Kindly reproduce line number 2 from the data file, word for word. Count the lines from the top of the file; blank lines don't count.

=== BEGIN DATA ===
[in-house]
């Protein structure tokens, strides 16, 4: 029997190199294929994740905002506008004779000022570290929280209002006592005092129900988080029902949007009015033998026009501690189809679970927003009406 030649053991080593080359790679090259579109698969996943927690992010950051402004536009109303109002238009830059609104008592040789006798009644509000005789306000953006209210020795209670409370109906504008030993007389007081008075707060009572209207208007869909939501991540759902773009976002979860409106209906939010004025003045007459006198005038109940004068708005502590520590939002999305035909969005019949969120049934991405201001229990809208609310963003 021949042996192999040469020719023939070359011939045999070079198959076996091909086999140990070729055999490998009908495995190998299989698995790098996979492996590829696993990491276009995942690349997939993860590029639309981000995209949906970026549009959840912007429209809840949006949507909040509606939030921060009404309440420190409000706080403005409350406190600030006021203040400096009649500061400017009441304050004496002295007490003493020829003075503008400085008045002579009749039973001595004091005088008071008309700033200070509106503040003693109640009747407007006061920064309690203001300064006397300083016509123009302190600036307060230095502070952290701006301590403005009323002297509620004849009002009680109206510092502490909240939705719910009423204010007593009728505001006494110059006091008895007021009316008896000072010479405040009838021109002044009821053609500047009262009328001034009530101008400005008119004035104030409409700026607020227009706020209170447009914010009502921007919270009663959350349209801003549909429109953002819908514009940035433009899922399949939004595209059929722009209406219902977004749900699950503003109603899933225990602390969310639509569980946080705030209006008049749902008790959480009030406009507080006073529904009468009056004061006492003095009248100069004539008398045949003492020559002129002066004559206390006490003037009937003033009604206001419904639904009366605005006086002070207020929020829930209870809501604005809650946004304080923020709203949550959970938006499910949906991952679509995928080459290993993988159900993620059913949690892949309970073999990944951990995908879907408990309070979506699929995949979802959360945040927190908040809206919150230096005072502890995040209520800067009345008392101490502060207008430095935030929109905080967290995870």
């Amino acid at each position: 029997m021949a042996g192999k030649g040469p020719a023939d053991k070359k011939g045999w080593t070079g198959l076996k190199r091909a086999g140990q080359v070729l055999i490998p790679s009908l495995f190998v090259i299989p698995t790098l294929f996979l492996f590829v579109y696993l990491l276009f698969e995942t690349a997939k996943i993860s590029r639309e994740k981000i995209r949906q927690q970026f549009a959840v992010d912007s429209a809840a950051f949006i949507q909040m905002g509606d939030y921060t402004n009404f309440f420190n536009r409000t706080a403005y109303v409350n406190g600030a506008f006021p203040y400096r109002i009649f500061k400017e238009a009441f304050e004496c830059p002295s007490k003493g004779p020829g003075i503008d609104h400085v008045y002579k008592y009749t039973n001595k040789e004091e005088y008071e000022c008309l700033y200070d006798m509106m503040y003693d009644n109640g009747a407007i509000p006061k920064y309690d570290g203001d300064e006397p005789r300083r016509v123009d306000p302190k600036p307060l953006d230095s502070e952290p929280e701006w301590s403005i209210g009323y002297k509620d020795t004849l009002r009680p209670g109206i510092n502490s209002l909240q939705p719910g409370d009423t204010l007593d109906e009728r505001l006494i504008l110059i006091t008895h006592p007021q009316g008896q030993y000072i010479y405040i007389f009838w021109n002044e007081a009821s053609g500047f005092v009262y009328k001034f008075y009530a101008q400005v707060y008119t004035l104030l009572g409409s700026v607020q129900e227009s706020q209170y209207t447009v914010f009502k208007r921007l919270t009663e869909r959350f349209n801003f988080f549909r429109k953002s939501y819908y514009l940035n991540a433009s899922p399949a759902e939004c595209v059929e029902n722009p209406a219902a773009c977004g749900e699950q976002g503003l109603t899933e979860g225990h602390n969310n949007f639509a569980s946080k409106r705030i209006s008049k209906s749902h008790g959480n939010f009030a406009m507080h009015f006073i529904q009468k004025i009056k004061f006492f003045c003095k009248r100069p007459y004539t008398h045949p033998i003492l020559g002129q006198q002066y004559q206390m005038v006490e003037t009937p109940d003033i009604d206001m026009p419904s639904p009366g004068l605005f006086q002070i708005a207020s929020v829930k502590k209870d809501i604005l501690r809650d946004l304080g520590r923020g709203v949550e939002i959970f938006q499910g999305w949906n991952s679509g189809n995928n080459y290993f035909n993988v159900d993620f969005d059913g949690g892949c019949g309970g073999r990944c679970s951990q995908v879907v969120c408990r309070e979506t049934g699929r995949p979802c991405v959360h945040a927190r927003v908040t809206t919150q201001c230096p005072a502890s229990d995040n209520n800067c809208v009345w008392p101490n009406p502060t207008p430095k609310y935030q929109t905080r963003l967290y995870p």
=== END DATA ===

């Protein structure tokens, strides 16, 4: 029997190199294929994740905002506008004779000022570290929280209002006592005092129900988080029902949007009015033998026009501690189809679970927003009406 030649053991080593080359790679090259579109698969996943927690992010950051402004536009109303109002238009830059609104008592040789006798009644509000005789306000953006209210020795209670409370109906504008030993007389007081008075707060009572209207208007869909939501991540759902773009976002979860409106209906939010004025003045007459006198005038109940004068708005502590520590939002999305035909969005019949969120049934991405201001229990809208609310963003 021949042996192999040469020719023939070359011939045999070079198959076996091909086999140990070729055999490998009908495995190998299989698995790098996979492996590829696993990491276009995942690349997939993860590029639309981000995209949906970026549009959840912007429209809840949006949507909040509606939030921060009404309440420190409000706080403005409350406190600030006021203040400096009649500061400017009441304050004496002295007490003493020829003075503008400085008045002579009749039973001595004091005088008071008309700033200070509106503040003693109640009747407007006061920064309690203001300064006397300083016509123009302190600036307060230095502070952290701006301590403005009323002297509620004849009002009680109206510092502490909240939705719910009423204010007593009728505001006494110059006091008895007021009316008896000072010479405040009838021109002044009821053609500047009262009328001034009530101008400005008119004035104030409409700026607020227009706020209170447009914010009502921007919270009663959350349209801003549909429109953002819908514009940035433009899922399949939004595209059929722009209406219902977004749900699950503003109603899933225990602390969310639509569980946080705030209006008049749902008790959480009030406009507080006073529904009468009056004061006492003095009248100069004539008398045949003492020559002129002066004559206390006490003037009937003033009604206001419904639904009366605005006086002070207020929020829930209870809501604005809650946004304080923020709203949550959970938006499910949906991952679509995928080459290993993988159900993620059913949690892949309970073999990944951990995908879907408990309070979506699929995949979802959360945040927190908040809206919150230096005072502890995040209520800067009345008392101490502060207008430095935030929109905080967290995870």